“Sola Scriptura,” by Scripture alone

“Sola Christo,” through Christ alone

“Sola Fide,” by faith alone

“Sola Gratia,” by grace alone

Big Differences in the Beliefs
Yes, the Roman Catholic Church also taught (as it does today) the importance of faith, the value of Bible reading, and salvation through Christ and His grace; yet that small 4-letter Latin word “sola” (meaning “alone”) became the dividing line between reforming protestants and Catholicism.

In the 1500s, Protestants taught that a person can reach heaven by God’s grace alone, through faith alone, in Jesus Christ’s perfect merits alone, based on what is written in the Bible alone; whereas Rome added to the requirements of salvation numerous traditions, such as praying to Mary and dead saints, repeating the rosary, confessing sins to priests, performing works of penance, paying money to release one’s dead relatives from the flames of purgatory, and above all, belief in the supreme authority of “the Pope” as the successor of St. Peter—the universal head of Christianity. Rome also added the notion that God’s forgiveness could be obtained by purchasing indulgences.

“Yes, these traditions aren’t mentioned in the Bible specifically,” popes and priests admitted, “but they come from the Holy Spirit working through God’s Church.” “Sorry,” countered Protestants, “we don’t buy it. We’ll stick with Scripture, not man-made myths.” In the 1500s, these issues divided Christendom.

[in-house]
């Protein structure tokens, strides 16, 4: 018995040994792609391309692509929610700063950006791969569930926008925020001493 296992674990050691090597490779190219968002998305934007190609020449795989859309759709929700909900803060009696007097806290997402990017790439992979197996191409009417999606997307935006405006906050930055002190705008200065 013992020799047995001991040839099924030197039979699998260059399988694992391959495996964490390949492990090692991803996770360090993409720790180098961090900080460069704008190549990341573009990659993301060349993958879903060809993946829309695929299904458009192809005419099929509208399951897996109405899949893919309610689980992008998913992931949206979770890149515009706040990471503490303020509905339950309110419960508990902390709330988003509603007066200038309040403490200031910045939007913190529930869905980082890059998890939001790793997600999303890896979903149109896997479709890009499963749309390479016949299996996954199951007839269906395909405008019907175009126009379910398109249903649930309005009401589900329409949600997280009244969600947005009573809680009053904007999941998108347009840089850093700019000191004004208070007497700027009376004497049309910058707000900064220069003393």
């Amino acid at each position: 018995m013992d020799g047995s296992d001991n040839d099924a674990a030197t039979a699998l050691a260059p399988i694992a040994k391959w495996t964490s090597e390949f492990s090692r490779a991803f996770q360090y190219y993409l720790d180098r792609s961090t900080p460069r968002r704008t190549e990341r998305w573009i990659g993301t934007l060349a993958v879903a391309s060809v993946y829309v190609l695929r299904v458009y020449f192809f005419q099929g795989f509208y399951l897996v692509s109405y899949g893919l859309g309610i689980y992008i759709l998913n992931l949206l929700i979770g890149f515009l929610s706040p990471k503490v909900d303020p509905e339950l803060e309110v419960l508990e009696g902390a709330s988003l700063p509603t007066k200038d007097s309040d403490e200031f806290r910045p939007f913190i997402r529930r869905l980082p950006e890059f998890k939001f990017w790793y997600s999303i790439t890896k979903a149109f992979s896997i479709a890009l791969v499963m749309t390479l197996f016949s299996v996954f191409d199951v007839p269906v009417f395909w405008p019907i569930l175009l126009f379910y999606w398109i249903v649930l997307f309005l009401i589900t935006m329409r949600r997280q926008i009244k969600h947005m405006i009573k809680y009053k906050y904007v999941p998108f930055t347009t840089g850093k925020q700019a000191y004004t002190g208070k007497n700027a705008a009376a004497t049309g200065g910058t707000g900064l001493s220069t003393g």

Bible Prophecy Reveals
Significantly, as the struggle intensified, Luther turned to the prophecies. By candlelight he read Paul’s solemn prediction of a “falling away” (apostasy) in Christian history (2 Thessalonians 2:3); of a “man of sin” to arise in its wake (verse 4), of a “beast” waging fierce “war with the saints” (Revelation 13:1,7), and of a mysterious Babylonian harlot (a false church) having illicit geo-political relationships with “the kings of the earth” (Revelation 17:1,5; 18:4). Little by little, the pieces fit together. Horrified, Luther finally realized that he had discovered both Christ and antichrist. Compelled by the Spirit of God, Luther finally cast political correctness aside, went public, and declared, “We here are of the conviction that the papacy is the seat of the true and real Antichrist” (August 18, 1520). [1]

Catholicism is a cleverly crafted counterfeit Christianity, Luther soberly realized. This teaching became standard Protestant doctrine, and was shared by John Calvin (Presbyterian), John Wesley (Methodist), Charles Spurgeon (Baptist), Matthew Henry (Bible commentator), and countless others. Google this. These are facts. Protestant historian John Foxe, author of the Christian classic, Foxe’s Book of Martyrs, echoed the same conviction when he wrote: